Mademoiselle Caroline Riviere (1806) by Jean-Auguste-Dominique Ingres

Mademoiselle Caroline Riviere - Jean-Auguste-Dominique Ingres - 1805

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Artwork Information

TitleMademoiselle Caroline Riviere
ArtistJean-Auguste-Dominique Ingres
MediumOil on Canvas
Dimensions100 x 70 cm
Art MovementNeoclassicism
Current LocationLouvre, Paris, France
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About Mademoiselle Caroline Riviere

Mademoiselle Caroline Riviere is a portrait painting created by the French Neoclassical artist Jean Auguste Dominique Ingres in 1806. It is the third of three portraits of the Rivière family that Ingres painted that year and is one of his most admired works. Featuring a reclining Madame Philibert Rivière, wife of a high-ranking government official in the Napoleonic Empire, Ingres framed the scene within an oval, with the sitter’s left arm resting on a velvet cushion. Irrespective of her gaze which obliquely meets our own, she exudes an air of thoughtfulness and contemplation.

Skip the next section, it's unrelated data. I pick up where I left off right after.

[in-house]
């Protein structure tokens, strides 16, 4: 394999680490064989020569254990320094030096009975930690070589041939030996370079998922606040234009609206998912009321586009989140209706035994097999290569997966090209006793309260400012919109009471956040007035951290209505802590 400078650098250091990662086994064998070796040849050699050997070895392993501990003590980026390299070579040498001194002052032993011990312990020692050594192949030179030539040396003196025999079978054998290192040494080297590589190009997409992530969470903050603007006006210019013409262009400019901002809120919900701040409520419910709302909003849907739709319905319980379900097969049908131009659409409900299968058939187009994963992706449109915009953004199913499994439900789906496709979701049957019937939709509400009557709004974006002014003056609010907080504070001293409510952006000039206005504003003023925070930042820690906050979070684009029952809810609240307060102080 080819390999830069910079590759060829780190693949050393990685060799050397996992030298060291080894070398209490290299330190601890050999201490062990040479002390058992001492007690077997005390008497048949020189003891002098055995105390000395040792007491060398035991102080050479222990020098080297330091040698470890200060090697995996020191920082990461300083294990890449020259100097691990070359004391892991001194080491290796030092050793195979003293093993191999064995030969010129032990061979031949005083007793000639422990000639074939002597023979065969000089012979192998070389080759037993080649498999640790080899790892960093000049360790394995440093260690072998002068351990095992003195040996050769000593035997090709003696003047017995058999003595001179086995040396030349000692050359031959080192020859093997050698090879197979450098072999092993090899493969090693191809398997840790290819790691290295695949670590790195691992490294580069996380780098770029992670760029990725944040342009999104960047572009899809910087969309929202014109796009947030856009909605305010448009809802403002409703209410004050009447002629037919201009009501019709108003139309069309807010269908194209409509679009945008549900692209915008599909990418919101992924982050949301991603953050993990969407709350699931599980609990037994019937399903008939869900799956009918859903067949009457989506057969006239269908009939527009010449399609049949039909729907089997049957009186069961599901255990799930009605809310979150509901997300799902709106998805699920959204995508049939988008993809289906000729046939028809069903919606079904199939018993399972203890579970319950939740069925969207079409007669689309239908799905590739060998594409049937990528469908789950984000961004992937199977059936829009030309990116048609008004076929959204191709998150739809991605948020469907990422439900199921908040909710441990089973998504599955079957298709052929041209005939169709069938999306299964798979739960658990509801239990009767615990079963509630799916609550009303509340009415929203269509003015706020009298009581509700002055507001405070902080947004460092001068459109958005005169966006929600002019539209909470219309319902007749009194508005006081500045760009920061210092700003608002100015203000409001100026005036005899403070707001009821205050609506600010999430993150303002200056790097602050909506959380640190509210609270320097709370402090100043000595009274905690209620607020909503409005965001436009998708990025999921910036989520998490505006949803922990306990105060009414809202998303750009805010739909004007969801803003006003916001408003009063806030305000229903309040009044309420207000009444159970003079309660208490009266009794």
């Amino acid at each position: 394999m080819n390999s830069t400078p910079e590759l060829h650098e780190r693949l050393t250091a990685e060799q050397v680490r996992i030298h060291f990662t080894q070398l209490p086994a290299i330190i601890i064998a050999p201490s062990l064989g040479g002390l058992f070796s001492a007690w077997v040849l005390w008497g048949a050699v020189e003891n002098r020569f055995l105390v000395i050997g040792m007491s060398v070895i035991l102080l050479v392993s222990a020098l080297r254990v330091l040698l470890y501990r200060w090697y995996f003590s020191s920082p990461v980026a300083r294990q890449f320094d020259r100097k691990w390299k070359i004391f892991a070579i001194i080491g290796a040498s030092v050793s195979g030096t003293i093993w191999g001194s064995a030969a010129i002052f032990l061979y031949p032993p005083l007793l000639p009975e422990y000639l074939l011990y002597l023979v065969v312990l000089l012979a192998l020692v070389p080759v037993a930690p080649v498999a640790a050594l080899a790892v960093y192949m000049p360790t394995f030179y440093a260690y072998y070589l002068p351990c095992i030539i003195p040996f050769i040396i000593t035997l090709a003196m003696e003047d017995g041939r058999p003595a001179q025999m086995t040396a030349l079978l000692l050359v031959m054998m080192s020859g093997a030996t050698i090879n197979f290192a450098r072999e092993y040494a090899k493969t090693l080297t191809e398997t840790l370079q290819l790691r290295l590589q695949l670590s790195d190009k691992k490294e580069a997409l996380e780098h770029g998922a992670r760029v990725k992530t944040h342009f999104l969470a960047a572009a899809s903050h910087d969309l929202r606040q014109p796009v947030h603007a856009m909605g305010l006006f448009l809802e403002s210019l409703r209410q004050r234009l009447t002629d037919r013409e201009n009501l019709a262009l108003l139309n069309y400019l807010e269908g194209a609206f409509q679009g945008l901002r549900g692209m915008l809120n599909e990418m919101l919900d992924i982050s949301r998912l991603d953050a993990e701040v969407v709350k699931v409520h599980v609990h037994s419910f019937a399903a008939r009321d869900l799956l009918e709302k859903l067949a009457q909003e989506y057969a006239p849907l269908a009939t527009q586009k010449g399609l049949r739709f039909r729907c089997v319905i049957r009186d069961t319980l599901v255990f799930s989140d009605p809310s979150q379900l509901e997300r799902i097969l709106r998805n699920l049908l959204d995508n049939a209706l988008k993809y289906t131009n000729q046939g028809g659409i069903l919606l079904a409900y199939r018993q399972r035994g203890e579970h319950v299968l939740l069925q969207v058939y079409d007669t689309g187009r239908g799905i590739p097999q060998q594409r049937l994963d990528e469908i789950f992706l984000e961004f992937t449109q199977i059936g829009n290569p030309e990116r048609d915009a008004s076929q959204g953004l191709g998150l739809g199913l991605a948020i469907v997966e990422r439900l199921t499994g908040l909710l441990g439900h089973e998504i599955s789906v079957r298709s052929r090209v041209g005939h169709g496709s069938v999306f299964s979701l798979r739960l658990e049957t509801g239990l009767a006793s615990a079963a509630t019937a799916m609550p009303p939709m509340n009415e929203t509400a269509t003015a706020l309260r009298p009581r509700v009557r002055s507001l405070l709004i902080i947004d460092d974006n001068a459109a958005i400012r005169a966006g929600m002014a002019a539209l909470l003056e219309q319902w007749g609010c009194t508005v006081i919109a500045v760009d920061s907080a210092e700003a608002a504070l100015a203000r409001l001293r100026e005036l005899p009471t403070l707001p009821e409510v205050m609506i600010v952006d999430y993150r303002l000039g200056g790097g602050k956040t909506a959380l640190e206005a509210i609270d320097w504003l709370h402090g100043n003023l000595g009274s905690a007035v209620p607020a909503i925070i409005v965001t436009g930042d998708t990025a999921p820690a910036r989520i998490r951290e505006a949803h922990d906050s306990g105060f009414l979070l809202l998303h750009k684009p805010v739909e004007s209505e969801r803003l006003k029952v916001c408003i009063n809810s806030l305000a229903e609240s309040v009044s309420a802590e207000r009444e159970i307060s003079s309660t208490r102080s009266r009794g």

Hanging in the Louvre today, Mademoiselle Caroline Riviere remains one of Jean Auguste Dominique Ingres’s most esteemed portrait paintings. It paved the way for subsequent portrait paintings such as Louise De Broglie, Countesse D’Haussonville which was painted by Ingres in 1845. Richly painted and elegantly composed, this painting features a very well dressed upper-class woman with many lovely details to explore. In Louise de Broglie’s expression there are deeper stories to be told – testament to Jean Auguste Dominique Ingres’ ability to capture his models’ movements through composition and pose.

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